FindingVertical Asymptotes

By:Mohammad-Ali Bandzar | May 2 2020

Up until now you've probably only learnt how to solve for vertical asymptotes graphicly, that is plotting the graph either by hand or using an online graphing calculator like desmos.com and kind of guessing where the vertical asymptotes are. Although this is a stratagey to finding vertical asymptotes it is both impractical and unreliable.

For example take the function loading... as shown below. This function kind of looks like it could have a vertical asymptote.

Rational Functions

To find vertical asymptoes within rational functions you should start by solving for when the denominator equals zero. If the denominator never equals zero then your function is likely continuous for its entire domain and has no vertical asymptotes. Once you have found the "roots" of the denominator you want to plug those numbers into the numerator and if the numerator is non-zero you have a vertical asymptote, if it is zero you have whats know as the indeterminate form loading... which represents a hole in the function.

We can see that the graph approaches but never reaches x=0 as shown with the dashed line:

We can then solve for the equation of this vertical asymptote by solving for when the denominator of the function is equal to zero, in this case it is zero. We then want to label our asymptote at the bottom of the page next to the asymptote with its equation.

We want to start off by solving for when our denominator is equal to zero:
We then want to plug this into our numerator and see what the result is:
Since the numerator is zero, we can conclude that this is not a vertical asymptote but instead a hole as shown in the image below(where the circle represents the hole in our function):

This could have also been determined by either graphing, plugging in numbers close to where you believing the asymptote would be and recognizing that it isnt going toward infinity as demonstrated in the table above, or by seeing that the numerator and denominator have the same factor and canceling those out as follows:

has no real solutions telling us that the function will not have any vertical asymptotes.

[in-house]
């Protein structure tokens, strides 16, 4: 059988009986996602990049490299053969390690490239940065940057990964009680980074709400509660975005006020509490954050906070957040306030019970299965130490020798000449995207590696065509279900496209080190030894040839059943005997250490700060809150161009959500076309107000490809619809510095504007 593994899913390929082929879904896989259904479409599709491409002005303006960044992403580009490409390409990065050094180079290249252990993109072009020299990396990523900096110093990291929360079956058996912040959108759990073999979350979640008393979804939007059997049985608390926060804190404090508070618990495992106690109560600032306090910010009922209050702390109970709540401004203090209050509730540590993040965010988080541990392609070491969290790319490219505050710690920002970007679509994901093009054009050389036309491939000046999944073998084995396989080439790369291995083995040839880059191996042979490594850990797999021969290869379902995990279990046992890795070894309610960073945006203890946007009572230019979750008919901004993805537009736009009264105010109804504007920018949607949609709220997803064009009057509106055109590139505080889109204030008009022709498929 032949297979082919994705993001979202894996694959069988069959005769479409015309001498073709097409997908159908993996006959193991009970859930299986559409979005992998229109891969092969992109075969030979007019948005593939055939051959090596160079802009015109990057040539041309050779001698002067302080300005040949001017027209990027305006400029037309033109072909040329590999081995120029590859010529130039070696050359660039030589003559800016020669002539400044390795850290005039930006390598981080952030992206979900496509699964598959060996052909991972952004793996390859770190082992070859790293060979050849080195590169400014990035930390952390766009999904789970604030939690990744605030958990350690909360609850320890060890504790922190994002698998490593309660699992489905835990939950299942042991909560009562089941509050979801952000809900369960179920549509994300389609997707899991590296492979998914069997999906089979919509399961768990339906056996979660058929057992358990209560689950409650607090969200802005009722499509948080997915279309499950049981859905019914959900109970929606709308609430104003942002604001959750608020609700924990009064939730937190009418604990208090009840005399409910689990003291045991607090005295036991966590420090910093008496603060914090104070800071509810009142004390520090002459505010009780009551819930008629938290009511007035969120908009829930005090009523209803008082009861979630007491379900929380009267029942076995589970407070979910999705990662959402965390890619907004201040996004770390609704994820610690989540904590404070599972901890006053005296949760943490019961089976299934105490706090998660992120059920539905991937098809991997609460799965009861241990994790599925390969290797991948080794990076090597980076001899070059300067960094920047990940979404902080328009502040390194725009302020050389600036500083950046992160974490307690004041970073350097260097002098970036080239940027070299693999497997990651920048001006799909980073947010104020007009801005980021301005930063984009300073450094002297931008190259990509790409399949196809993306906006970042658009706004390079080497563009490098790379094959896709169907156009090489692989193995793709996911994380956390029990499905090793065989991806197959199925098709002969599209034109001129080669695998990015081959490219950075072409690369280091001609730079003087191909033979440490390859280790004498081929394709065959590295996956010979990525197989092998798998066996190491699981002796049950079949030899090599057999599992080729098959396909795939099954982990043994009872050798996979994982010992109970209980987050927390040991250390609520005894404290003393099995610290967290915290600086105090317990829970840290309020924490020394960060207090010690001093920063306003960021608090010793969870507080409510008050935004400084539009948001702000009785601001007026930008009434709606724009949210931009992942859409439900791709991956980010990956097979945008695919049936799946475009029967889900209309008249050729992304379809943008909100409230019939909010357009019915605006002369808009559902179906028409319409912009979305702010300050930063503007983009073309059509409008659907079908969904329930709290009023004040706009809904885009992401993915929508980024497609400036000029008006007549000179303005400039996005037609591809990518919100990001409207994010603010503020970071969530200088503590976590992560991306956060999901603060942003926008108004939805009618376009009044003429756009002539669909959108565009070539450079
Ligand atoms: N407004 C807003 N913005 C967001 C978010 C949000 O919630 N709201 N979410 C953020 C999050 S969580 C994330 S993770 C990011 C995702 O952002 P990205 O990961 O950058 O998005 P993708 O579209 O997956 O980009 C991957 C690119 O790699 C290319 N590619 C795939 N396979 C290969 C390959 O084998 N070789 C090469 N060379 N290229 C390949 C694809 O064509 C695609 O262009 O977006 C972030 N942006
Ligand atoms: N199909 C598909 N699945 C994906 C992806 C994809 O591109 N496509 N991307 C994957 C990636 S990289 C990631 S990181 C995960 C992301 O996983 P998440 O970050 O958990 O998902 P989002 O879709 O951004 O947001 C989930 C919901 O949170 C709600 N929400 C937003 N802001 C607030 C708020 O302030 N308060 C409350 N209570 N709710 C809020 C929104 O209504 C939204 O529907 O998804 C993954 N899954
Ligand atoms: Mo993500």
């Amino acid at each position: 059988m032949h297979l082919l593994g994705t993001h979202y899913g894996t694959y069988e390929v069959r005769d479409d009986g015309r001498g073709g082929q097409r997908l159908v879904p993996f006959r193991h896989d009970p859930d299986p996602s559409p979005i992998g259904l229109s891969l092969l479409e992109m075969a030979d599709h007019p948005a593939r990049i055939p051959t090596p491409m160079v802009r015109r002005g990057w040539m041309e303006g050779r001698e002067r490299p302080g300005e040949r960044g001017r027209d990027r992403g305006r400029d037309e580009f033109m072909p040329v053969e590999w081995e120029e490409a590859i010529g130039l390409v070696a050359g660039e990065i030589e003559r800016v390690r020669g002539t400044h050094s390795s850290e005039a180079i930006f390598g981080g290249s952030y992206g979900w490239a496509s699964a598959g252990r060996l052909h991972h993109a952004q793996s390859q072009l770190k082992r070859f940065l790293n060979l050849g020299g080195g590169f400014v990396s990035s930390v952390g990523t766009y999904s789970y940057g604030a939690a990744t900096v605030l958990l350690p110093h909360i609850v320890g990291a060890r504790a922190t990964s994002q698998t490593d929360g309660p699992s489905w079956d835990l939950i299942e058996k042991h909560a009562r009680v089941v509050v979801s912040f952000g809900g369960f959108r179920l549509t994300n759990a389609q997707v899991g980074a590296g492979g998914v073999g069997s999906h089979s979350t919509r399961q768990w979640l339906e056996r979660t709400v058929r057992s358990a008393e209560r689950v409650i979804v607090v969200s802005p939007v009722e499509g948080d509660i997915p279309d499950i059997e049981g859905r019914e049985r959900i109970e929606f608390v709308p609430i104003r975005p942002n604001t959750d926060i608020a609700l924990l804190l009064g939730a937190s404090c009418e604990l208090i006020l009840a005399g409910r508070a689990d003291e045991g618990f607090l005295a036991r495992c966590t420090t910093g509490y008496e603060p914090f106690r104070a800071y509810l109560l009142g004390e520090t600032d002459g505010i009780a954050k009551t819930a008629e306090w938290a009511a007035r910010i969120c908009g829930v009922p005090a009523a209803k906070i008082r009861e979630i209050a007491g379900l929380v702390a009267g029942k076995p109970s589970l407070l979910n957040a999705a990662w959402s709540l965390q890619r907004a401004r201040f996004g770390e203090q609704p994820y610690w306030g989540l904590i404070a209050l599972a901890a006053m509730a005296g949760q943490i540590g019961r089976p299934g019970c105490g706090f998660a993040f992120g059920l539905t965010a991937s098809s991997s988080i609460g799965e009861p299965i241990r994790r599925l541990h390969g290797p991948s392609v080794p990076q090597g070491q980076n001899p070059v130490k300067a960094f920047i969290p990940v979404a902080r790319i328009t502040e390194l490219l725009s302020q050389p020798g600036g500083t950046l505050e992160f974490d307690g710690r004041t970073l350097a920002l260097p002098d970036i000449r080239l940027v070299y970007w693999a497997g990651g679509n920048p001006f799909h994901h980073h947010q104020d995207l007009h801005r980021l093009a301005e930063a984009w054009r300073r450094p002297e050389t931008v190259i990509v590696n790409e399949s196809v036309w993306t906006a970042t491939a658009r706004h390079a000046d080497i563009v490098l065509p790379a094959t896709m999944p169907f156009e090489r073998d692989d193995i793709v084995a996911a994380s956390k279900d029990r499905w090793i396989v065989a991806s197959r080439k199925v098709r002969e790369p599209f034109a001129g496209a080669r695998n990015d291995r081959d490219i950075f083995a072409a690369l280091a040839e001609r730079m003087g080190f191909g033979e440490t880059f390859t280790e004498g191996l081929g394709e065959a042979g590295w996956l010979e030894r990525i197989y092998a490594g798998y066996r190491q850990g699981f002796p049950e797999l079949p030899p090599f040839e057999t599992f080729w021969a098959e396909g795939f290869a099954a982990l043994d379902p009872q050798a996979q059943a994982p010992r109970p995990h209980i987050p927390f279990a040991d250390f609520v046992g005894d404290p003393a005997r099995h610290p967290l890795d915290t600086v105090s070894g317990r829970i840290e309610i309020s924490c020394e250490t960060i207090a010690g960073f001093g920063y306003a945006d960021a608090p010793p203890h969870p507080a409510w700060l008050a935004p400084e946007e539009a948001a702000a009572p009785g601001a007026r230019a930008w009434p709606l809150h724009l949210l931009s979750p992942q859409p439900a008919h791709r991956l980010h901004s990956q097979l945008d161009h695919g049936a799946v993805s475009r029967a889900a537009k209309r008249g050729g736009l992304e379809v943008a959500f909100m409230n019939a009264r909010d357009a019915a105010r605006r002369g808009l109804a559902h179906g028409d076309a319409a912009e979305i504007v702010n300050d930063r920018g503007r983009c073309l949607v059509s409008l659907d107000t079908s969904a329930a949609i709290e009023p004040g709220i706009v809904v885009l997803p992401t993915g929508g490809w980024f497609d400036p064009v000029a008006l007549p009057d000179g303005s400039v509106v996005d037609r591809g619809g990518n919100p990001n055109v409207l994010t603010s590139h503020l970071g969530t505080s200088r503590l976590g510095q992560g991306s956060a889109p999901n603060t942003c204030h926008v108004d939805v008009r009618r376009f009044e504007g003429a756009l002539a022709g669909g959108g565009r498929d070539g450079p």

We will start by solving for when the denominator is equal to zero.
We are then going to plug -2 into our numerator and see what we get:
since the numerator is zero, we can conclude that this is not a vertical asymptote but instead a hole as shown on the graph below:

We will start off by setting the denominator equal to zero and solving:
We are then going to plug -3,+3 into our numerator and see what we get:
we get -3,+3 since neither of these are zero we can conclude that our function will have two vertical asymptotes one at -3 and one at +3:

We will start off by setting the denominator equal to zero and solving:
for any integer value of k. that is this function has infinite many zeros and they are all the multiples of pi.
Since we cant realistically plug in infinite many values into our numerator, we will instead find the zeros of our numerator and compare the two
since both our numerator and denominator have a zero when loading... we can conclude that that will be a hole in our function and that our vertical asymptotes will be all the other zeros of our denominator.
Therefore our vertical asymptotes are at the following locations:

Trigonometric functions

Some trig functions will also have their own vertical asymptotes such as loading... which has infinite many vertical asymptotes loading... where k can be any integer. If you ever forget you could always remember that loading... and try to solve that as demonstrated above.

Many other trig functions such as all the reciporcal ones loading... But these are all fairly easy to solve as long as you think of them as rationals and follow the steps shown above

Pro tips:

• Make youself comfortable solving quadratic and cubic equations and factoring
• Don't forget to verify that the zero in the denominator is in fact an asymptote
• Don't forget that some functions like loading... have an infinite number of vertical asymptotes
• Use a graphing calculator/desmos.com to verify your solutions